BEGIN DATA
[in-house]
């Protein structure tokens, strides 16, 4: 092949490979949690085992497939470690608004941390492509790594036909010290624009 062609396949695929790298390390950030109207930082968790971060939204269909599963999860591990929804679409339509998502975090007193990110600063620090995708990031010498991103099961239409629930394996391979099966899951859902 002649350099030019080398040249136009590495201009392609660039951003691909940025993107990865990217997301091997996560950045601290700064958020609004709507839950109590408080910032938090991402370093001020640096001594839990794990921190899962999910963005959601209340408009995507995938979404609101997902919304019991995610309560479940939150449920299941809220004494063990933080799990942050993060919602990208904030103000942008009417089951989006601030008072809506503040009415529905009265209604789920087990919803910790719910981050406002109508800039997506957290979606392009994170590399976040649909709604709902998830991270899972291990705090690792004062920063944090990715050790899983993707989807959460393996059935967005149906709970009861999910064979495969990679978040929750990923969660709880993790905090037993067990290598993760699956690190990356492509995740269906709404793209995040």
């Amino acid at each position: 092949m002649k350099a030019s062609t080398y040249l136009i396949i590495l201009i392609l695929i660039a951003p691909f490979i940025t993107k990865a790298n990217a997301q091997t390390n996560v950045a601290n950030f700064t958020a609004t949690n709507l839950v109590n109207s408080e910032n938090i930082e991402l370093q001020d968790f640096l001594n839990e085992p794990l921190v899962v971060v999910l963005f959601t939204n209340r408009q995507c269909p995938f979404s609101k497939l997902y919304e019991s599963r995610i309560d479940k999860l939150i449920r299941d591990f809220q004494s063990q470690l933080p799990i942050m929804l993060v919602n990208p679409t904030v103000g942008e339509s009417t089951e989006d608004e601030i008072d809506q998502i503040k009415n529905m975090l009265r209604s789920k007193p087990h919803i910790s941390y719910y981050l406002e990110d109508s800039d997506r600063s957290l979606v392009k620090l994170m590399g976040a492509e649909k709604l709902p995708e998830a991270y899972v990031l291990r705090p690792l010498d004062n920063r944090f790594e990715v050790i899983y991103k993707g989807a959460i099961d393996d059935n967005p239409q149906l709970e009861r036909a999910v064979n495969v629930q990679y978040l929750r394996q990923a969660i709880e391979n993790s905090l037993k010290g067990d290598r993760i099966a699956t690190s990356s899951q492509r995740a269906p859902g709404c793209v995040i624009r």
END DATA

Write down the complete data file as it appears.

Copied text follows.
[in-house]
């Protein structure tokens, strides 16, 4: 092949490979949690085992497939470690608004941390492509790594036909010290624009 062609396949695929790298390390950030109207930082968790971060939204269909599963999860591990929804679409339509998502975090007193990110600063620090995708990031010498991103099961239409629930394996391979099966899951859902 002649350099030019080398040249136009590495201009392609660039951003691909940025993107990865990217997301091997996560950045601290700064958020609004709507839950109590408080910032938090991402370093001020640096001594839990794990921190899962999910963005959601209340408009995507995938979404609101997902919304019991995610309560479940939150449920299941809220004494063990933080799990942050993060919602990208904030103000942008009417089951989006601030008072809506503040009415529905009265209604789920087990919803910790719910981050406002109508800039997506957290979606392009994170590399976040649909709604709902998830991270899972291990705090690792004062920063944090990715050790899983993707989807959460393996059935967005149906709970009861999910064979495969990679978040929750990923969660709880993790905090037993067990290598993760699956690190990356492509995740269906709404793209995040």
């Amino acid at each position: 092949m002649k350099a030019s062609t080398y040249l136009i396949i590495l201009i392609l695929i660039a951003p691909f490979i940025t993107k990865a790298n990217a997301q091997t390390n996560v950045a601290n950030f700064t958020a609004t949690n709507l839950v109590n109207s408080e910032n938090i930082e991402l370093q001020d968790f640096l001594n839990e085992p794990l921190v899962v971060v999910l963005f959601t939204n209340r408009q995507c269909p995938f979404s609101k497939l997902y919304e019991s599963r995610i309560d479940k999860l939150i449920r299941d591990f809220q004494s063990q470690l933080p799990i942050m929804l993060v919602n990208p679409t904030v103000g942008e339509s009417t089951e989006d608004e601030i008072d809506q998502i503040k009415n529905m975090l009265r209604s789920k007193p087990h919803i910790s941390y719910y981050l406002e990110d109508s800039d997506r600063s957290l979606v392009k620090l994170m590399g976040a492509e649909k709604l709902p995708e998830a991270y899972v990031l291990r705090p690792l010498d004062n920063r944090f790594e990715v050790i899983y991103k993707g989807a959460i099961d393996d059935n967005p239409q149906l709970e009861r036909a999910v064979n495969v629930q990679y978040l929750r394996q990923a969660i709880e391979n993790s905090l037993k010290g067990d290598r993760i099966a699956t690190s990356s899951q492509r995740a269906p859902g709404c793209v995040i624009r």